” Well, your dolls have not changed, have they ? ” ” Most changed. They are now hospital nurses, or post-women, or tramway-women.”

” And before the war ? ”

” They were lovely, fashionable ladies, with long trains and jewels and hats with big feathers. One of them was a Russian she was a dancer, called Palowna ; she had a very short skirt of all colours, quite shiny, and flowers in her hair. Now she is called Nurse Jones of the Red Cross Society. It is so dull ! Before the war my dolls all slept under blankets in their little beds beside mine.”

“And now?”

” Now they sleep under little silk flags the national flags of all the countries which fight for England. I keep changing them every day, but to-night I put the Italian flag on top of the others.”


” Because it is very pretty ; it is green, white, and red. We bought it in the street yesterday. So you see that I am quite right, George, that war changes everybody and everything.”

” Am I changed ? ”

” Most changed. You were a nice little boy before, and a very nice bigger brother to me. And now you are not a real, real brother ; you forget me for hours and hours and days. You are only a Scout, you only think of war and ships and aircraft and guns, and you keep drawing- these ugly for-tresses and submarines. I hate the war, which changes everybody and everything except my pet robin in our back garden.”

” The robin is just the same, is he ? ”

” He is, and he is not. I had to change his name. He was called Sweetwilliam before the war, and he always flew to the open window when I called him in that way.”

” And now ? ”

” Now he is called Garibaldi, because he has a red waistcoat. You know, Garibaldi was an Italian hero in a scarlet shirt. When the war broke out, you were away, George, and as you were away, you cannot remember. It was very strange. One day, soon after Father went to the front, I offered a little cheese to the robin, as I do every morning. He loves cheese, and always takes it out of my hand. That day I called him, as I always did, ‘ Sweet-william,’ but he would not come. He perched on a branch near the window, and I could see he was very hungry. He is always hungry when it is cold weather, and when he has small children, because he gives half of the cheese to his children and eats half himself.”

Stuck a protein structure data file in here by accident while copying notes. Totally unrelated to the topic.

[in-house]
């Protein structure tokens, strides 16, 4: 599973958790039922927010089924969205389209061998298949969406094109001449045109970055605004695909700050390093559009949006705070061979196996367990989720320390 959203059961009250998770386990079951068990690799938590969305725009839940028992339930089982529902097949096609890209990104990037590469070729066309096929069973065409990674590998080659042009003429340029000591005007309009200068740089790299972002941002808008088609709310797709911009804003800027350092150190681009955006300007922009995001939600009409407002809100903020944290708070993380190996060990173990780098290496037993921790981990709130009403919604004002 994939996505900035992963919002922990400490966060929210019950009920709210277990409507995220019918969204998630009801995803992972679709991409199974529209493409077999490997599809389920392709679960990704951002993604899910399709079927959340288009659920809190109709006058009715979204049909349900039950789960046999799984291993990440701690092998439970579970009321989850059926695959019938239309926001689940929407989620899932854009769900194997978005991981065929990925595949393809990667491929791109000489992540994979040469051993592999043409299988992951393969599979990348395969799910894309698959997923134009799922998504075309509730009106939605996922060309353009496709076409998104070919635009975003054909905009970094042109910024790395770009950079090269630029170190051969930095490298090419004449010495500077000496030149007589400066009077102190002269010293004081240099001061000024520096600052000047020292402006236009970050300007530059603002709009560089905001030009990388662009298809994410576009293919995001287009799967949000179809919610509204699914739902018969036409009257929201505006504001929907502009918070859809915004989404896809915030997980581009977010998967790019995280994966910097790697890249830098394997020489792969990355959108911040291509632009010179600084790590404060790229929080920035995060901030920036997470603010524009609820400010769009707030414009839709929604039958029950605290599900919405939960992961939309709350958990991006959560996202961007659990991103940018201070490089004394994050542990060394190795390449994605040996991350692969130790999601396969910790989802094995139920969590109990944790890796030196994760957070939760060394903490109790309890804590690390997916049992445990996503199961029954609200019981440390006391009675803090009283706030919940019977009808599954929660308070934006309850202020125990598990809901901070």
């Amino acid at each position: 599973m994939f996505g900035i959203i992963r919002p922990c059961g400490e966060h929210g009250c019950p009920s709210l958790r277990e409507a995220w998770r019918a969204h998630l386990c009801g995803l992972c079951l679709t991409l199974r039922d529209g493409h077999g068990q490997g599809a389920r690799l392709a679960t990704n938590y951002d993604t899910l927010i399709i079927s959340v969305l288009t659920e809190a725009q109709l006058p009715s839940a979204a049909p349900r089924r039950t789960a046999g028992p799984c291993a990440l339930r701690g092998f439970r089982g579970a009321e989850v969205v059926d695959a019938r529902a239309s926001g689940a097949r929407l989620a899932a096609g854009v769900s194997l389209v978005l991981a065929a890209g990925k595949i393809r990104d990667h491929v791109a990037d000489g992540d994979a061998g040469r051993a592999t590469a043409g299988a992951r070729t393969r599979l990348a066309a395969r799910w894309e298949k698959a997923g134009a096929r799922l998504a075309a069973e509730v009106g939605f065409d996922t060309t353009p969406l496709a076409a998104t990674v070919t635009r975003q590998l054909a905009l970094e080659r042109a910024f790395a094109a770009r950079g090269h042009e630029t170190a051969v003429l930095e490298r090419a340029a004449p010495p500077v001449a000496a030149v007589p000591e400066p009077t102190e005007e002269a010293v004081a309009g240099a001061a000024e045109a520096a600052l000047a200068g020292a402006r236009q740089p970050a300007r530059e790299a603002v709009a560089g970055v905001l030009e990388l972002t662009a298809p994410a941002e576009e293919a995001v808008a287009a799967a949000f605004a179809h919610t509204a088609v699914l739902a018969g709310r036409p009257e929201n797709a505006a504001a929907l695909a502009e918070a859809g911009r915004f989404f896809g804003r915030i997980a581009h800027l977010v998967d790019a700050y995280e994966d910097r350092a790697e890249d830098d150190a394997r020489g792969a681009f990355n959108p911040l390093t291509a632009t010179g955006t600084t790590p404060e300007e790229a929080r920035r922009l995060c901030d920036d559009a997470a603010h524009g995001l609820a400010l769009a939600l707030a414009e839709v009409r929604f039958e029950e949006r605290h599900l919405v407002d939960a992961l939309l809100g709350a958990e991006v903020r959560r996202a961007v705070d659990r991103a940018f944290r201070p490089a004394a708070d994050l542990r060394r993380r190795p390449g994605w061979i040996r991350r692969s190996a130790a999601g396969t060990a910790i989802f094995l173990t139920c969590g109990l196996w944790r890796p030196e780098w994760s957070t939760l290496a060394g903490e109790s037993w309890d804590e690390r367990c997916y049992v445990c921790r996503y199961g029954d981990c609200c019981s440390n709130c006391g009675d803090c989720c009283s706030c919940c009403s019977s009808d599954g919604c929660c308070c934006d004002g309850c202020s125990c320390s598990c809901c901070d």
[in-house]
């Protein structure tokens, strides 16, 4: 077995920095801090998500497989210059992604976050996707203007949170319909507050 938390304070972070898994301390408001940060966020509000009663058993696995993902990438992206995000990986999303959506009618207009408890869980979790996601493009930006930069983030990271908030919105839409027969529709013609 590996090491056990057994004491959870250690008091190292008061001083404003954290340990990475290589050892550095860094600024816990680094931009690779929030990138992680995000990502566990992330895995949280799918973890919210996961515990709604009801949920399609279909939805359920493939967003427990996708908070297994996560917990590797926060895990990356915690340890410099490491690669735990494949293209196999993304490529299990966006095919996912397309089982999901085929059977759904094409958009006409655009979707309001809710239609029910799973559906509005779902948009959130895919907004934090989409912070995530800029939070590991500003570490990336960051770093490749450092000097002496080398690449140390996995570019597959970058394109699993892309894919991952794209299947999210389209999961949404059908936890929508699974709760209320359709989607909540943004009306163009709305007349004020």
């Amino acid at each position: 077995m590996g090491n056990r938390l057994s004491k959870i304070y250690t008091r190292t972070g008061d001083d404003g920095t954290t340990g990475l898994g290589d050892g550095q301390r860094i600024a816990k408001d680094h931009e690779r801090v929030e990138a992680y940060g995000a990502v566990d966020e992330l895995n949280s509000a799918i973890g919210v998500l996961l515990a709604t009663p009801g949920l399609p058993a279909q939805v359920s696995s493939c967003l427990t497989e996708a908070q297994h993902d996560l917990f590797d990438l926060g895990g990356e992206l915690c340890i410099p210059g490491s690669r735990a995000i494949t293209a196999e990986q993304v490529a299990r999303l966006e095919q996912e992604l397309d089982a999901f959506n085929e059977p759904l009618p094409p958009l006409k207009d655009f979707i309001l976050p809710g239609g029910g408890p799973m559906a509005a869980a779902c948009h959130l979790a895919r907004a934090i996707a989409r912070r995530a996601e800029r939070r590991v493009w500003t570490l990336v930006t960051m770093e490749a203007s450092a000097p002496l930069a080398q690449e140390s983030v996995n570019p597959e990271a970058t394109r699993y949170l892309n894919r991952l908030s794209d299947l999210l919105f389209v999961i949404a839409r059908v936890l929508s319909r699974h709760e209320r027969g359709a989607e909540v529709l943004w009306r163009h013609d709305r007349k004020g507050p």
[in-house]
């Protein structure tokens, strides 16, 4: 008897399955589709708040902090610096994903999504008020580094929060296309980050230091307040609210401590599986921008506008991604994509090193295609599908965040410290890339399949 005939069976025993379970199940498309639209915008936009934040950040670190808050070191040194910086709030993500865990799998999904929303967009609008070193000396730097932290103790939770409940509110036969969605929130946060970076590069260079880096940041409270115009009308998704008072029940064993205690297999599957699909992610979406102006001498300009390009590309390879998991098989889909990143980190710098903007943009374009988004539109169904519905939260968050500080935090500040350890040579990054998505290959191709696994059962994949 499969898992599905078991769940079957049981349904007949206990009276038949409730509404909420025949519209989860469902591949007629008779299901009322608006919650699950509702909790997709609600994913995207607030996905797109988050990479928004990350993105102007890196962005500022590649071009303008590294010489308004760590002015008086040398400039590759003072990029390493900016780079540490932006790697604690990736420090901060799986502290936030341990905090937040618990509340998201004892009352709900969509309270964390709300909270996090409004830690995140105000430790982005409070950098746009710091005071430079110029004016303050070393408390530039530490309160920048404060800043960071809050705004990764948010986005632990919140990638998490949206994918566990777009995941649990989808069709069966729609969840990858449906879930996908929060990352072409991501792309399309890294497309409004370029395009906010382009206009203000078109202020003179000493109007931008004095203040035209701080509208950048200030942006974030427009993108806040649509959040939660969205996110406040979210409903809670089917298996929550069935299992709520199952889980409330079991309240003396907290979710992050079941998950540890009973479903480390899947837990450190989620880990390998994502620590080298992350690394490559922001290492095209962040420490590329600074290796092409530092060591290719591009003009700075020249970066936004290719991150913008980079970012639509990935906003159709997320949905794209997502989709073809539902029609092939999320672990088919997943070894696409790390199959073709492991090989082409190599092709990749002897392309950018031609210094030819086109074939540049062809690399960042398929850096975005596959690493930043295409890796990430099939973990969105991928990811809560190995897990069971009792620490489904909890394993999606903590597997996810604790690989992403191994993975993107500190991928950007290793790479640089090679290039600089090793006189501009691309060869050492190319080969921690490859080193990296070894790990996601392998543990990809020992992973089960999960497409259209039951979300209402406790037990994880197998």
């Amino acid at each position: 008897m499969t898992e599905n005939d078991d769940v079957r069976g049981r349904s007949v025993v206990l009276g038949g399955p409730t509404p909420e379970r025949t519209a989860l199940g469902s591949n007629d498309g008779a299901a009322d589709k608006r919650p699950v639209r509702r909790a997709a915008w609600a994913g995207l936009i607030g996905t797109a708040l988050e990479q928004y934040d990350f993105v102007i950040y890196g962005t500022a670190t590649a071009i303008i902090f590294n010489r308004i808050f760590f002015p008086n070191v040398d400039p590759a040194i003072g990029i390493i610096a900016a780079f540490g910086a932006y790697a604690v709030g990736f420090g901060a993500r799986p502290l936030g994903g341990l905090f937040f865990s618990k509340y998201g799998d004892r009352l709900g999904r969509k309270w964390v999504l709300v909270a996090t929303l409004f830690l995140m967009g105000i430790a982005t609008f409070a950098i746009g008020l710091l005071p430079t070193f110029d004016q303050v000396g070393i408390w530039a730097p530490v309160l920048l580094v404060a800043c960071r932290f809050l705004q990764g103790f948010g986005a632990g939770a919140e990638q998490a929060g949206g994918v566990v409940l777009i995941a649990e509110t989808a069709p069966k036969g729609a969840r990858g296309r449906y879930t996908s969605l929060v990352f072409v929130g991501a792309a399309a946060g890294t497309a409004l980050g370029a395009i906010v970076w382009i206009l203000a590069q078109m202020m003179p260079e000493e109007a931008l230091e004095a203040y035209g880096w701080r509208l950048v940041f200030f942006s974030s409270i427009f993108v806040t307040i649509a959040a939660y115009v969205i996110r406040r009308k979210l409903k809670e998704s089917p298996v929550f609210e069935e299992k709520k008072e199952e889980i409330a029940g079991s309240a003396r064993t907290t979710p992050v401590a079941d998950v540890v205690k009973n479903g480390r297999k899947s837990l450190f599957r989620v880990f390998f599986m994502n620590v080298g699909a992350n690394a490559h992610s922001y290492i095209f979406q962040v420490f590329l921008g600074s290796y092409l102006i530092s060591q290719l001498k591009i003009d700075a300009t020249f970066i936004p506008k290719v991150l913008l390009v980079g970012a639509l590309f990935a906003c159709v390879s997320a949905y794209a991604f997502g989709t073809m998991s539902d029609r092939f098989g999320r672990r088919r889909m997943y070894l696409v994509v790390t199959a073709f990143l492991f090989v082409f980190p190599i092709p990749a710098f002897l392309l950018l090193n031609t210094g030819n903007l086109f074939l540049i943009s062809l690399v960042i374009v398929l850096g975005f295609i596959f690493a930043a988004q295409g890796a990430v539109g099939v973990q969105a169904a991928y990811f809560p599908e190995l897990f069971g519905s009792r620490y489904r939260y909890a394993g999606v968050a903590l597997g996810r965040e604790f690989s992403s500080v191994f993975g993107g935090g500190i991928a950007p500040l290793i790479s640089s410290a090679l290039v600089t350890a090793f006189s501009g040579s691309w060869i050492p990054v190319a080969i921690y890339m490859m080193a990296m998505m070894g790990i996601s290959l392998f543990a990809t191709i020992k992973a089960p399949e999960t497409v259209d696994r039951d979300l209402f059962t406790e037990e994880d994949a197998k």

” Well, he hopped about wildly from branch to branch. I held out the cheese so long that my fingers were quite blue. I called him over and over again by his very own name. He would not come, he would not take anything out of my hand ; he turned his head away, as if he was sick, and then he got quite angry and ruffled his feathers and screamed and flew away.”

” Did he come back ? ”

” Yes ; but not all that day. I was so sad, so lonely, as sad and lonely as I am tonight I don’t know exactly why. Then next day I told Uncle Fred all about it at breakfast. Uncle Fred knows much about birds, but he was in a great hurry, because he was going to Belgium, and he only laughed and laughed loudly. Then he said, ` Well done, little patriotic robin ! ‘ and as he kissed me good-bye, he said : ` Mary, you should christen your bird Garibaldi ; ‘ and he told me about the Italian soldier who was so good, so brave, and so true, and who wore a red shirt. Next day I opened the window, and I shouted : ` Garibaldi, Garibaldi,’ and the robin came at once. He was very, very pleased, and he ate quite a lot from my hand. Nurse said it was French cheese, and since then he takes it every day. He has two children now, a boy and a girl brother and sister like you and me ; and I have called them Joffre and Joffrette pretty names I saw in Nurse’s horrid paper. . . .”

” Listen, Mary. There is a regiment coming —do you hear the band ? The soldiers are in the street. I want to be a soldier too.”

” And leave me all alone ? ”

” I must defend England, and Mother, and you.” ” But you are only a boy ! ”

” Even a boy can help.”

Before Mary could turn round, George had left the room, and had joined the soldiers in the street below.

The old house was very still. It was almost dark now ; the music of the drums and fifes had died away in the distance ; no sound was heard excepting the sobs of a very lonely little girl ; and in the back garden a robin was chirping his young ones to sleep in their nest.